When I began to read this article, I expected to read about some fancy IT person hacking into traffic cameras, and somehow using them to read information off of your EZ-Pass or some other recognizable thing on or in your car. But instead, crooks are using laziness and fear to take advantage of people.
The Red Light Camera Scam
What happens is that the con man will choose a number at random; and once a person answers the phone, they simply tell them that they have an overdue fine for running a red light camera. According to the article, they are then told that “the only way to avoid a significant late fee, mandatory court case, or even jail time is to pay the bill right then and there, over the phone. If you don’t pay up you’re threatened with a warrant for your arrest.”
Of course, when this happens, there’s no bill, no unpaid ticket, no red light camera, and the person who was calling does not work for the police station or the clerk’s office. They are just hoping to use your fear and laziness to get you to automatically make a payment. If you receive a phone call from someone claiming to be a police officer (and maybe even giving you a supposed ID number), fear may overtake you and cause you to do whenever that person on the other and says in order to avoid the consequences that he is promising.
What’s The Point?
Once you agree to pay the fine, the person on the other end will then ask for your credit card number and security code (that three digit number on the back) in order to process the payment. Once they have that, they can then move forward and ask for your billing address, date of birth, and even your Social Security number – assuring you that all of this data is needed in order to handle your payment.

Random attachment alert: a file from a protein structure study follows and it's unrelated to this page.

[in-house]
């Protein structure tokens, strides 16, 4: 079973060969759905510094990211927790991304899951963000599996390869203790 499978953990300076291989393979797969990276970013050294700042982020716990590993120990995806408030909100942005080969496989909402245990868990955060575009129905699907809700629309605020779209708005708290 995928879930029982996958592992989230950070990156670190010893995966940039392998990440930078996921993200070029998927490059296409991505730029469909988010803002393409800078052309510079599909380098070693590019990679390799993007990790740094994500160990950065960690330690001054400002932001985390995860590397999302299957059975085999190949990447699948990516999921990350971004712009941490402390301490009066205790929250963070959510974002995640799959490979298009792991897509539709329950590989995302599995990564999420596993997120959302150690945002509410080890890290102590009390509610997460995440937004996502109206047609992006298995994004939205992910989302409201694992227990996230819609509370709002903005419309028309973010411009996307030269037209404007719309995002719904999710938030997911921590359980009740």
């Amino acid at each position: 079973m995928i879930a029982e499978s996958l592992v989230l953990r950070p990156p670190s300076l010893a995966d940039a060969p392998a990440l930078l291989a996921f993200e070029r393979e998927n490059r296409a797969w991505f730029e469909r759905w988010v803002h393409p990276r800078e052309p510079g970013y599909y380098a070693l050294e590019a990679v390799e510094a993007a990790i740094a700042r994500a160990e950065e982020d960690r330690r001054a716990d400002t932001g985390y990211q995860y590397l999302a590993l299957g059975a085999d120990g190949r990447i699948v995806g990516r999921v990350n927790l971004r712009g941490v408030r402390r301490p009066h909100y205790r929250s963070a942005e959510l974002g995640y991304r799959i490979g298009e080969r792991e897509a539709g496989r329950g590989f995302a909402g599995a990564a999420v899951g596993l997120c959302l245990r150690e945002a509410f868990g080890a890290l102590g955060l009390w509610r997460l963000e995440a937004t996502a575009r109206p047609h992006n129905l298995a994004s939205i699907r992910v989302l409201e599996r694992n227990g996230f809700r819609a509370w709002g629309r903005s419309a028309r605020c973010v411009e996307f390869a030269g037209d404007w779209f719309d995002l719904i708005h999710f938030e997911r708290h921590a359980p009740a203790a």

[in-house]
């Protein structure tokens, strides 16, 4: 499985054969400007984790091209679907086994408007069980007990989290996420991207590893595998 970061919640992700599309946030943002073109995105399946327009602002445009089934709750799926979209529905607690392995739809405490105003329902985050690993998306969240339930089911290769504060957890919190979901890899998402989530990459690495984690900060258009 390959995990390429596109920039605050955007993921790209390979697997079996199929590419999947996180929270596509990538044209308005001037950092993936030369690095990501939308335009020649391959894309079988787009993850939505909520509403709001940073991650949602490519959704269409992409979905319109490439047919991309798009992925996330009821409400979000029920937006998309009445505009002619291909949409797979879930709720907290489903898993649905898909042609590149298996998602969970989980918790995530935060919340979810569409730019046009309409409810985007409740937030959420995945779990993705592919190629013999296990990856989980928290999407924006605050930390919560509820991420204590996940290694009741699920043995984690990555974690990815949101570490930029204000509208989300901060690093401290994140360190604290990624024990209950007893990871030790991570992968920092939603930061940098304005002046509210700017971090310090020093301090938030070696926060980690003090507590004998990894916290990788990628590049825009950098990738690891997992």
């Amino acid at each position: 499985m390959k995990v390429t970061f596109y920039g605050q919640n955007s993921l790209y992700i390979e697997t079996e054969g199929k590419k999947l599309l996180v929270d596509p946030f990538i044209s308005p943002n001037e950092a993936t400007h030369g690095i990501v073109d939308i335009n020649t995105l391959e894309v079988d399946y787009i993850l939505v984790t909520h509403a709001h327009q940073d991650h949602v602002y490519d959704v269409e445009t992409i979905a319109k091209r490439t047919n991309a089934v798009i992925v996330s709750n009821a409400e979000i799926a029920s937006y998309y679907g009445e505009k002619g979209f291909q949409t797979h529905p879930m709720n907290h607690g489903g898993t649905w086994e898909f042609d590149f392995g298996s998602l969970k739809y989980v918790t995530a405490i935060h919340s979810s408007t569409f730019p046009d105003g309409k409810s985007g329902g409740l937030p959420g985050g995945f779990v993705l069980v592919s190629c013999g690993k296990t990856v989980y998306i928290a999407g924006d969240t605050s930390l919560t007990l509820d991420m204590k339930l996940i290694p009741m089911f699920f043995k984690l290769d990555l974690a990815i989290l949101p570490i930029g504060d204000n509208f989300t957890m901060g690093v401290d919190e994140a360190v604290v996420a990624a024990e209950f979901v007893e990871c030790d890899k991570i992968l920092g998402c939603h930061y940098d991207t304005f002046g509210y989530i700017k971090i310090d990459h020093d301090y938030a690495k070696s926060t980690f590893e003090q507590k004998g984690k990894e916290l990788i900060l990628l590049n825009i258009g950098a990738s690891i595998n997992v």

Of course, you would assume that if the police station was able to get your phone number from whatever information came up on the red light camera, they will also be able to get your address, and at least have the date of birth of the person to whom the car is registered. But again, when the fear of a hefty fine or possibly even jail time overtakes someone, the ability to think clearly and to logically assess a situation is greatly diminished.
You can rest assured that there is no police department in the country that will conduct business in this fashion. They conduct all of their business through snail mail and will not call you and give you the option to make a payment over the telephone. Even if you’re at the point of debt collection, all of this is first handled via mail, and once the phone calls are initiated, you should verify everything in writing before making any types of payments.
Covering Their Tracks
According to the article, the thieves will sometimes place a follow-up phone call and tell you that it was a mistake and then assure you that your card has not been charged. They will even apologize for causing you stress or bothering you in the first place. The purpose of this is to cause you to be so relieved that you aren’t in any type of trouble that you won’t get suspicious, and to also ensure that you will not check your bank account to make sure the payment went through. This should give them enough time to place a number of fraudulent charges before you decide to check your account.
So remember that if you ever receive a phone call stating that you were caught with a red light camera, going through a toll booth without paying, an unpaid parking ticket, or anything else of this sort, you should hang up the phone and call the police station or the clerk’s office yourself and inquire about the matter.
In fact, you should avoid giving out any sensitive financial or personal data through the phone, unless you are the one who initiated the call and you are 100% certain that you were speaking with the correct party.
photo credit: sskennel
- Have you every had anyone call you with a scam to get your information?
- Have you ever been the victim or known a victim of this type of fraud?
- How would you handle this phone call?